We have a great trip planned for Christmas. Vegas, Fort Lauderdale, New Year at South Beach in Miami, a couple of days in Costa Rica. And half way through this great adventure, sitting on a park bench in South Beach Miami, I find out I am going to be a father.

It’s the 1st January 2010, and I’m feeling pretty sorry for myself after Hogmanay, filled with the sort of self-loathing that follows a serious bevvy. Then a couple passes with a little kid in a pram.

“I’m even looking forward to having a kid, I know I don’t say it or talk about it that often, but I really am.”

“Well that’s just as well, because I’m pregnant.”

“Oh my God, really?! Oh my God. How long have you known?”

“Just since yesterday, I didn’t tell you … I didn’t want to ruin last night.”

“Oh my God.” and so on…

What a way to start the decade.

I must admit I shed a few tears. Hung over, I’m prone to the odd tear even watching Sunday movies, so this comes as no surprise to Erin either.

“Oh my God.”

I’m still feeling shit, and dreadfully hung over although now I’m glowing inside, elated. It is an unusual mixture of emotional high, and severe physical discomfort. Not one I would recommend, but there you go—going to be a daddy. I think I was actually better prepared when we had that false alarm. Life is full of surprises. Erin, of course, is over the moon. Happy that we can actually get pregnant and relieved, but also nervous, about what’s ahead.

Although I know nothing about babies right now, I’ve been around enough pregnant women to know that you should probably wait for three months before telling anyone. The very next day however, the decision is taken out of our hands.

We visit our friends, Fraser and Jane, who own a rafting business in a tiny wee place called Turrialba, in Costa Rica.

Fraser picks us up at the airport and tells us about the two days of rafting and kayaking he has planned, then he throws in, “Oh, you’re not pregnant by the way, are you? Because if you are you shouldn’t do any of this.”

I just look at Erin and we both smile. “Actually, yeah, I am,” she says.

And there it is, it’s out there.

As soon as we arrive Fraser and Jane have to attend to the guests, so they hand us wee Archie (and their mutt) and tell us to get on with it.

So not much more than 24 hours after finding out we’re going to be parents—we’re saddled with a screaming kid, dog, pram, the works.

And I must say, as a first attempt at parenting… it is a disaster. We do alright for ten seconds or so. Manage to make it as far as the patio door—however trying to open the latch is where it all starts to go wrong. Ten seconds.

The latch is, well let’s just politely say it’s a real pain in the ass and by the time I’ve figured it out, the wee man starts to cry. Fair enough, he’s probably just frustrated with this idiot his father has landed him with, a fool who can’t even open a door.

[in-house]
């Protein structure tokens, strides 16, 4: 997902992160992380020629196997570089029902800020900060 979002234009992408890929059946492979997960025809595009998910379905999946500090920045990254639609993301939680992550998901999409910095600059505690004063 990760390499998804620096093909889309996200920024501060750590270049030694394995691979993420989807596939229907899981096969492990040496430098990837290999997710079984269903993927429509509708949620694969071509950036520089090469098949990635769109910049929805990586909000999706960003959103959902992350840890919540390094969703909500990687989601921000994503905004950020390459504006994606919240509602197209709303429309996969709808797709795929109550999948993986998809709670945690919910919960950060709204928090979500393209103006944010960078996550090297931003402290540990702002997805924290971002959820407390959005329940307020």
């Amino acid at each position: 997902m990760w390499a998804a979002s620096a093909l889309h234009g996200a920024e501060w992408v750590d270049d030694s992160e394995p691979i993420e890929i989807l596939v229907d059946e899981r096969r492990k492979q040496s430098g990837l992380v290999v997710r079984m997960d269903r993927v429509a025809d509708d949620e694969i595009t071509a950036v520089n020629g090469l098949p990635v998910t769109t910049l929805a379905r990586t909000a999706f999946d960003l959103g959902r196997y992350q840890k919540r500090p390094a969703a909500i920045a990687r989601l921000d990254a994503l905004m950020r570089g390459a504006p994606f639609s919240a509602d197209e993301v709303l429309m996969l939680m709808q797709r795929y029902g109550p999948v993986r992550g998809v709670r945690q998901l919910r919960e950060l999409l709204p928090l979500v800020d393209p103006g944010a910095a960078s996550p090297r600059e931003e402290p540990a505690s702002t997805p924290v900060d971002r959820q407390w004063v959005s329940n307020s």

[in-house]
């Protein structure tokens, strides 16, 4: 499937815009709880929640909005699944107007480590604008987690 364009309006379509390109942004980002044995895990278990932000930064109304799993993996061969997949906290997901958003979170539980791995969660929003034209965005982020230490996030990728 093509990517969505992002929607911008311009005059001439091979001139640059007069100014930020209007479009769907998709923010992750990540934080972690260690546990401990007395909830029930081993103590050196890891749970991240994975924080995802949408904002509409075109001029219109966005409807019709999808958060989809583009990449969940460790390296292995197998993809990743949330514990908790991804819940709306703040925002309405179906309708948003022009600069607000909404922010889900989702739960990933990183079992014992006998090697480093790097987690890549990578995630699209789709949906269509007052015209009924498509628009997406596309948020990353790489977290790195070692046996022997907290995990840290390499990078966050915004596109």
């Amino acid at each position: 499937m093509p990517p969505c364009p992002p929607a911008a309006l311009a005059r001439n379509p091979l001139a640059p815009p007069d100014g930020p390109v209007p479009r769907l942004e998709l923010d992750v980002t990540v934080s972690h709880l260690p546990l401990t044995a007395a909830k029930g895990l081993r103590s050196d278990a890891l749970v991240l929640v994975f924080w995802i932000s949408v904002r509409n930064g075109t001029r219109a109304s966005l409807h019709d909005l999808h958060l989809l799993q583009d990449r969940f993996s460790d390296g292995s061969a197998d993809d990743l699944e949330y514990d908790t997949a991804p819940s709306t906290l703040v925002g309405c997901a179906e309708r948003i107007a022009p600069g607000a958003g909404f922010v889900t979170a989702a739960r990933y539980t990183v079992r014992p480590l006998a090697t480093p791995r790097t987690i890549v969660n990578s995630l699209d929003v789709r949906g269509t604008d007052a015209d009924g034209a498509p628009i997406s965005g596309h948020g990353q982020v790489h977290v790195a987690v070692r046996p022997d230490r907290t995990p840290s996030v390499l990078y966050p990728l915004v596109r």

When I eventually manage it, we begin herding all the gear, Archie and the mutt through the gate, and in the middle of the kerfuffle a bag rolls off into the bushes. Then the wee fella really starts to cry. Jesus.

I pick him up, Erin heads after the dog who has run away by now, and as I try to shake Archie to get him to quiet down, I turn around to see how Erin’s getting on. Now that my back’s turned, the pram, of course, rolls off the fucking path, spilling the shopping (including tonight’s dinner and the contents of Erin’s wallet) all over the ground. Jesus Christ! How difficult can things get in under a minute?

When we do, eventually, manage to corral the mutt into the house along with all the shopping, the pram, and the wee man’s welly boots that have fallen of by now, we sit down and look at each other. Phew. Sigh. Fucking hell.

It’s not over yet though. Wee Archie is still yelling at the top of his lungs. So I continue to shoogle him, completely unaware of what to do to stop the racket, and then he remembers he’s dealing with the guy who can’t even open a freakin’ door, so he decides to give me a hand.

Archie points at his room. Excellent, let’s go to your room then wee man. Now he’s pointing at his cot. Great, this’ll be easy.

“Hey Erin this guy knows exactly what he wants, he wants to go to bed!”

Into the cot he goes, now he’s pointing at his feet, off with the socks, more pointing, up with the blanket. Next he directs me to pull up the guardrail so he can’t fall out, then the mosquito net comes down, finally off goes the light and I back myself into the living room.

“Jesus, Erin, that was unbelievable, I’ve never been ordered around like that before in my life. What a clever little fucker!”

As all of this is going on the crying slows, and finally stops. So I’ve obviously done the right thing. Fraser walks in about five minutes later and asks where Archie is.

“I put him to bed, it was unreal, he ordered me around like you wouldn’t believe, even got me to take of his freaking socks!”

“In his bed! Jesus, it’s far too early for his bed, he’ll be up all night if you put him to bed now!”

Oh. Lesson number one. Babies are sneaky little fuckers.

I didn’t know anyone with children when my wife was expecting. So I’d sit in front of my computer at the end of the day and squeeze my life out onto the keys. This is a little part of what I wrote, and if you’re thinking about having a kid, it’s a wee taster of what might be ahead.